That day, I walked back downtown to check on the apartment, to get some more things, and to see about volunteering. I was able to get downtown to the apartment with a photo ID. I took a hard hat from the apartment and managed to navigate police lines to get to where 7 WTC had collapsed onto Greenwich St. It was truly unbelievable, surreal, with fires still burning in the wreckage and being drenched by the Fire Department from an extended tower. There was an eerie quiet and a pall of dust and fine mist from the fire hose while I talked to a City truck driver who, it turned out, was studying structural engineering. We talked about how the planes had come in almost fully loaded with fuel and that the heat from the fires they had ignited was what doomed the towers. He was called to back his truck in to get debris out and I moved over to West St. to see what was happening there. There was lots of heavy equipment lined up. There was dust everywhere and office papers. I surveyed the scene from farther west, then moved back east and went down Church St. to Vesey. The block west of Church, where I’d seen the fire trucks deployed the day before, was a sea of crushed vehicles and debris. The spot where I’d been standing the day before when the south tower collapsed was underneath four stories or more of steaming rubble. I walked south, looking up and questioning the integrity of the tall and thin Millennium Hilton.
Where the Trade Center plaza had been was a mountain of rubble continuing to Liberty St. There were lines of workers handing out small pieces of debris, one by one, or in buckets. Firemen, emergency service workers, cops, medical personnel – by the hundreds – were concentrating their efforts near the center of the mountain. Ruined vehicles were being cleared by heavy equipment and tow trucks.
I can tell you that what you’ve seen and read about this is not an illusion and not a lie. It was much more real than you can imagine. There was a violence in the destruction that was without any light at all. After surveying the scene for a while, I simply gave up trying to grasp the scope of it.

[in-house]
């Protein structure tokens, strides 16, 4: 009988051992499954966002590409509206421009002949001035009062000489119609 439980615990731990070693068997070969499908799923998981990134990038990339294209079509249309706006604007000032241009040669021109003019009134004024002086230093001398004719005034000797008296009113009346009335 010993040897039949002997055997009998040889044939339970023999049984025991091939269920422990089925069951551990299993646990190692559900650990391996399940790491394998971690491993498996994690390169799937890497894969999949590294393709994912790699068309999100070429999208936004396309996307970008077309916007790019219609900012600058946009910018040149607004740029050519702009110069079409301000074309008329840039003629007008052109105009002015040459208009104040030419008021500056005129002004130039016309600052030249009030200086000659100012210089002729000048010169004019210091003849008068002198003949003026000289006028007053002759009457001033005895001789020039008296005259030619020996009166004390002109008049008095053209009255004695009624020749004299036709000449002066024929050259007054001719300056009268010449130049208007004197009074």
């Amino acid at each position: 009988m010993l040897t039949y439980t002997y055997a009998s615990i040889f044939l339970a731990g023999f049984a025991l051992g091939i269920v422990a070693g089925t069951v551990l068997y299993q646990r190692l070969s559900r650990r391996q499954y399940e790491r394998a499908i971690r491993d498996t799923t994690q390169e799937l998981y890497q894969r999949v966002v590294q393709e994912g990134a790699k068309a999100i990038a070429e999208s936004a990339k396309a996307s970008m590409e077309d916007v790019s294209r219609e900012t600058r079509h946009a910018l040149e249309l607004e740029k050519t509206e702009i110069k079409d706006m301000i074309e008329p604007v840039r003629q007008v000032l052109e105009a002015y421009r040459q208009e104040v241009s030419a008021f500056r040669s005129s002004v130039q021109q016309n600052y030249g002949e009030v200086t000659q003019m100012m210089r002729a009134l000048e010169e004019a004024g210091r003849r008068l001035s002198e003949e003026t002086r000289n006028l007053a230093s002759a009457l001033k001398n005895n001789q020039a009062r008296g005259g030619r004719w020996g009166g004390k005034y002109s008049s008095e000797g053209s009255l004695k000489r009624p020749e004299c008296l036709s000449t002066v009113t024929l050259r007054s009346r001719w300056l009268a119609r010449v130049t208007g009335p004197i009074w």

There was a volunteer hauling food and drink to the workers on the rubble pile from the makeshift canteen in the ruined Burger King at the southeast corner of Church and Liberty streets. There was a small first aid center there too, with medics treating workers for dust in their eyes and blisters on their feet. That people’s injuries on Wednesday were no worse than this was both a blessing and a kind of bitter irony.
I grabbed a milk crate and filled it with sandwiches and drinks and took them around to the workers outside. There were hundreds of NY firemen and cops, construction workers, and police and firefighters from around the NYC metropolitan area. There were National Guardsmen scattered around, and medical personnel, both hospital workers and EMTs. The work was not really dangerous, it seemed to me, nor requiring a world of skill, but it was tedious, working the bucket brigades.
I took some drinks over to ten or so iron workers cutting beams with torches and I noticed a strange sight on the ground: ears of corn and other fruits and vegetables smashed into the plaza – these were the remains of the previous day’s Greenmarket; the same one to which you and your mother had gone many times that summer.
The other arresting human face of the debris was the scattering, absolutely everywhere, of office papers. Mixed in with the gray dust of the buildings was almost thirty years of paper representing some of the work of tens of thousands of people.
Of course – and it was too horrible to really grasp at the time, although I understood it on a visceral level – the dust was also composed of the bodies of close to six thousand people.
When we ran out of drinks at the canteen on Liberty, I went around the corner to find more. There was another makeshift canteen a block south and a block west, at Cedar St. and Greenwich. I was loading up, when the firemen inside there saw people running outside, presumably because of another imminent building collapse. One of the firemen said “Let’s get the fuck out of here,” and everyone bailed. Lesson One at disaster scenes: When a firefighter starts running, just go! We got down Greenwich a few blocks then stopped. The building in question, about ten stories, brick, seemed okay after all.
Thinking though that I should check in with your mother, I found, miraculously, a working pay phone. I got Uncle Charles on the line and told him what I had been doing and that I was going to work a few more hours. The point, certainly, was not that I was doing anything particularly important myself but that I was there and I was helping in my small way. I, like thousands of others who came in from all over the country, needed to be there.
I went back to where there was another cache of food and drink and started to load up again. It wasn’t long, however, before another stampede of emergency workers came tearing down from the east toward Greenwich and then poured south. I asked no questions and lit out. This time they were talking about One Liberty Plaza, an enormous big black office building occupying a whole block just east and up a rise from where the hundreds of workers were concentrated. The firefighters were quite serious about thinking it might go. As it turned out, this building was never at real risk of going, but that wasn’t properly determined until the next day.